I have felt for a long time that there is a relationship between the change and declining school achievement. It is not really rocket science, but it is extremely important (and understated) as we struggle to answer the question, “What to do about our American urban schools?” I have participated in an online trauma informed practice sponsored by IATP (International Association of Trauma Professionals) and my studies have confirmed that 1) adverse childhood experiences, known as ACEs are increasing in numbers and frequency and 2) they impact not only school academic achievement but the quality of life and health of those children when they become adults. My experience as an urban educator has been – as more and more of our children (and each year there are more and more) show up stressed by the effects of poverty, learning often takes the back door. This change is taking its toll.
Research tells us that children who are hungry, grieving, living in fear of guns and domestic violence and of ICE taking their parents away while they are at school can’t learn well. Nor can the ones that live in crowded substandard housing, that move frequently, that are abused or neglected, that don’t have anyone in their lives who are unconditionally crazy about them, Neither can the ones that don’t come to school with enough vocabulary or any books in their home or those who don’t live in safe walking distance of a public library or can enjoy a safe walk to the school they attend. The list of challenges goes on and on – ad nauseam – and quite frankly is beyond most people’s imagination and/or comprehension.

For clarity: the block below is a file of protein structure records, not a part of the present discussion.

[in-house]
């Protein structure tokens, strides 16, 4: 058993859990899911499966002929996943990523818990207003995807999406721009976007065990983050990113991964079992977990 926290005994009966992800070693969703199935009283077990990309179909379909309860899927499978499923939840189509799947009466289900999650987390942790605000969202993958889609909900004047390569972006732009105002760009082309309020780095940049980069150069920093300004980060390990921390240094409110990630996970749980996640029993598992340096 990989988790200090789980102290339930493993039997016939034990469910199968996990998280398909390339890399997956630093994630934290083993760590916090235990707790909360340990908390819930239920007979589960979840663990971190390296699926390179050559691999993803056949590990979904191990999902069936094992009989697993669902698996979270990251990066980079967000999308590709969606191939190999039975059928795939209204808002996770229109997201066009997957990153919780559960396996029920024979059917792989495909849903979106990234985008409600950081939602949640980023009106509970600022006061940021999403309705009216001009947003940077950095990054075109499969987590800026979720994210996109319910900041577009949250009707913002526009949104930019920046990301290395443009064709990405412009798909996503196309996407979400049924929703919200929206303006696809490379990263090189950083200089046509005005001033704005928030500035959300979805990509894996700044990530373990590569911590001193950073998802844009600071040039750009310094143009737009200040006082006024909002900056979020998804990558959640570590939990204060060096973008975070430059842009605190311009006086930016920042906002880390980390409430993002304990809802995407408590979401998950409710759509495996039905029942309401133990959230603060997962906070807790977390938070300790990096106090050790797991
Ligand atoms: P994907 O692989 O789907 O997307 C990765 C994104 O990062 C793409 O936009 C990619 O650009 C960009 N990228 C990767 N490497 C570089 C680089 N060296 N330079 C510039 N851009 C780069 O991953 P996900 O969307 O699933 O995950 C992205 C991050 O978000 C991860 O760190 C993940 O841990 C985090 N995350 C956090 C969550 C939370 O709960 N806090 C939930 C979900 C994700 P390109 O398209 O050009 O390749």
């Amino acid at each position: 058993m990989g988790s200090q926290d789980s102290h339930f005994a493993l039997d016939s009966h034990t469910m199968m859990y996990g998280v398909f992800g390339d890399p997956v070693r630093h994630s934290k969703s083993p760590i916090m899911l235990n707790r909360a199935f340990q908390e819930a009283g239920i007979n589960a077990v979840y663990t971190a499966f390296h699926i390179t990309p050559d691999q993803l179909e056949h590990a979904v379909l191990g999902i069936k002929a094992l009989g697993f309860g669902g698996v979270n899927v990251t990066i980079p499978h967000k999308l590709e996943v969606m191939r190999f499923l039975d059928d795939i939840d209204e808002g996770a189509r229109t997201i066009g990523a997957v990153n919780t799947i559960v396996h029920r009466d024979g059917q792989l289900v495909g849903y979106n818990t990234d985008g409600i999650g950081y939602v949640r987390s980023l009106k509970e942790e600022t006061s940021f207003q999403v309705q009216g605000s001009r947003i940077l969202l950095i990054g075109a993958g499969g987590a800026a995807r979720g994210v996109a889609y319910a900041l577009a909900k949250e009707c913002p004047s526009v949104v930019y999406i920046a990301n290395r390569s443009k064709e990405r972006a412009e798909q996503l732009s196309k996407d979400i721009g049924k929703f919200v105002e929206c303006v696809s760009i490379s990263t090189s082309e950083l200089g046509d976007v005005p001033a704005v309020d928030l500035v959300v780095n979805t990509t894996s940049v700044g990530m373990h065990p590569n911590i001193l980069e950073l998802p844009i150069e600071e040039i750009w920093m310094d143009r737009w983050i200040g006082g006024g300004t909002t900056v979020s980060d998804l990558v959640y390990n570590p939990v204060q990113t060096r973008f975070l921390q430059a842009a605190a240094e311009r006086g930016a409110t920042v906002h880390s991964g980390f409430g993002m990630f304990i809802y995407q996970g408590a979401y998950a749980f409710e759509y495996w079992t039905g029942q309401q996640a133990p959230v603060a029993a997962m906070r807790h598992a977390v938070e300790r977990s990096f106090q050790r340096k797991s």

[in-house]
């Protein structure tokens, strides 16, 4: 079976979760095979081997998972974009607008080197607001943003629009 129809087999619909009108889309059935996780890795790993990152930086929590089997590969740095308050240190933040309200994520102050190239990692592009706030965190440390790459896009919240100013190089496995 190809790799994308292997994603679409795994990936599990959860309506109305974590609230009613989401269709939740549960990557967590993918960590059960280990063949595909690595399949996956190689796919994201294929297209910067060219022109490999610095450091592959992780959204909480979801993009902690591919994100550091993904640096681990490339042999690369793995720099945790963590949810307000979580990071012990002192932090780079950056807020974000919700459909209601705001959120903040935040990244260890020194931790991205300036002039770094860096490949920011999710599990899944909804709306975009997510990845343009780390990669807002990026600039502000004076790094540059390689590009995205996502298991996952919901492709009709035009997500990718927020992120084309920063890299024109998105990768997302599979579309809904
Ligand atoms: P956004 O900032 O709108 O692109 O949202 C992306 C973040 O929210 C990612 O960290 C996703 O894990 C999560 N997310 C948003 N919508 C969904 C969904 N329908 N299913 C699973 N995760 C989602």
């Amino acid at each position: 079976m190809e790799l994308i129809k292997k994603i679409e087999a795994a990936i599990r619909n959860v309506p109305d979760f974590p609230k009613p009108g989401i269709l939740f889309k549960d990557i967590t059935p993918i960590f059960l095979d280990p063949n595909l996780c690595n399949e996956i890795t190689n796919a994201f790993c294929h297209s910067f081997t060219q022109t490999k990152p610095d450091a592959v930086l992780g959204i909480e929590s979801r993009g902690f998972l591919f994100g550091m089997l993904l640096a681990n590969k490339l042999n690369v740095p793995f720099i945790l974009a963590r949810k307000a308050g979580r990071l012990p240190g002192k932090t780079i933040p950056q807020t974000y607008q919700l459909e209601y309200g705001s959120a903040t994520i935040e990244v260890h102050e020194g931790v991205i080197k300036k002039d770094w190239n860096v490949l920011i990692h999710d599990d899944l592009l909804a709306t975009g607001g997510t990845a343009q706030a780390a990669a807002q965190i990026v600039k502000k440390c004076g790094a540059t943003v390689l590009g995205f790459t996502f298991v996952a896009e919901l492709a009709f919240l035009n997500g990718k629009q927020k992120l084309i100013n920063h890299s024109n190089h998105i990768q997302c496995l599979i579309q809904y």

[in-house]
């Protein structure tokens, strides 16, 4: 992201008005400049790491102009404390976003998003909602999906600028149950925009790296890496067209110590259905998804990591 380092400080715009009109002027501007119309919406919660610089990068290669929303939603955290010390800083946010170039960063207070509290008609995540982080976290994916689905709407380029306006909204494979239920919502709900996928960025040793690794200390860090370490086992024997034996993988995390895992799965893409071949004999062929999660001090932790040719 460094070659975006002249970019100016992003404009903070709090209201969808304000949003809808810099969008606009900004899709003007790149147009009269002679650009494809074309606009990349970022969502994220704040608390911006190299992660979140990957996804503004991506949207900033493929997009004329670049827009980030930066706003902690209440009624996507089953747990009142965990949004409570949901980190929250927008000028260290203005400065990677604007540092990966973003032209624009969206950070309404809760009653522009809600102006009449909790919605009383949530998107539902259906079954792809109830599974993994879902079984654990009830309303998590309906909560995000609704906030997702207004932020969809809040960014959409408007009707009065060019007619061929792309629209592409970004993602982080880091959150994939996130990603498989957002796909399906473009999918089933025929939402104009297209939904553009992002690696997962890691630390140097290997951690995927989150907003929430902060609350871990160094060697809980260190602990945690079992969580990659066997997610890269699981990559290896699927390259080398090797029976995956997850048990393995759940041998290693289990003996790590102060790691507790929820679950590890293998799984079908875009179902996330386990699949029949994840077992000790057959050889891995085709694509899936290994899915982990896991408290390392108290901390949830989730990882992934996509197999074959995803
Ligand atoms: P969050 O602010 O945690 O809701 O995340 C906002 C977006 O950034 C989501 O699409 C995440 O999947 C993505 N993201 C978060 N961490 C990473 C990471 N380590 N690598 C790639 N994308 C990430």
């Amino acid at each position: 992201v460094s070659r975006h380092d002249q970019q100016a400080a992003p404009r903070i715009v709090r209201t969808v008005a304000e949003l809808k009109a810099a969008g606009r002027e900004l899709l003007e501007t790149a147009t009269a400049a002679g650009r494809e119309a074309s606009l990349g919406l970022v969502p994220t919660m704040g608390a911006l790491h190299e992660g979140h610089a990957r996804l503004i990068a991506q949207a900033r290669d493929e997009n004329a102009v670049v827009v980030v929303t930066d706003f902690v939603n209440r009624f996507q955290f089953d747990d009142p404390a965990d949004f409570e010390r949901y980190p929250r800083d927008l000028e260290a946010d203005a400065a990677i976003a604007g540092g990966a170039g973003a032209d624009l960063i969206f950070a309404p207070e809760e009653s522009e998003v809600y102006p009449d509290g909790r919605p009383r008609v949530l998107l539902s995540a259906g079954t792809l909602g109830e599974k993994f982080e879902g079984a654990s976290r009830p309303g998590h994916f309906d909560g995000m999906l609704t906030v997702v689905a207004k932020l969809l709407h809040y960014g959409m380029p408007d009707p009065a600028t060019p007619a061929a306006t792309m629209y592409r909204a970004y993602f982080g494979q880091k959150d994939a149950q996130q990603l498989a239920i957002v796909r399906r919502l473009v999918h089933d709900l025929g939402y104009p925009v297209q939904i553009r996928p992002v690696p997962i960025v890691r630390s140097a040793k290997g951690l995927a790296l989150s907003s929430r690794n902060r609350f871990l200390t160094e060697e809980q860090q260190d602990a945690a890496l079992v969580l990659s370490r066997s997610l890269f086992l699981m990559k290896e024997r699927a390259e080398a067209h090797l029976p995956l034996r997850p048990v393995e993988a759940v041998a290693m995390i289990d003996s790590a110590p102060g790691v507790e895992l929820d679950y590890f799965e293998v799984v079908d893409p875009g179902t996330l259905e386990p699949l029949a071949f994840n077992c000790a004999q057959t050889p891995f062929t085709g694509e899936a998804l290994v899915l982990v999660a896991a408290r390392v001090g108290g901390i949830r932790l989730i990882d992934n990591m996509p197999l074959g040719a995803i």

The complex problems of our public schools require comprehensive, multifaceted revitalization strategies that are grounded in more than improving high stakes standardized test scores which I can’t address fully in the breadth of this article. But I know from my own teaching experience and academic studies that we must begin to focus on building resilience to heal the traumatic experiences that our children living in poverty suffer.
I recently read “Resilience” published in “Waldorf Today”, an electronic newsletter. The author rang a bell for something I know and care a lot about.
“We know that what enables children to work through trauma more than anything else is art or artistic activity … This fact has been documented in lots of places and it confirms the healing power that can come from art. Art needs to become a normal part of every form of education.” Christof Wiechert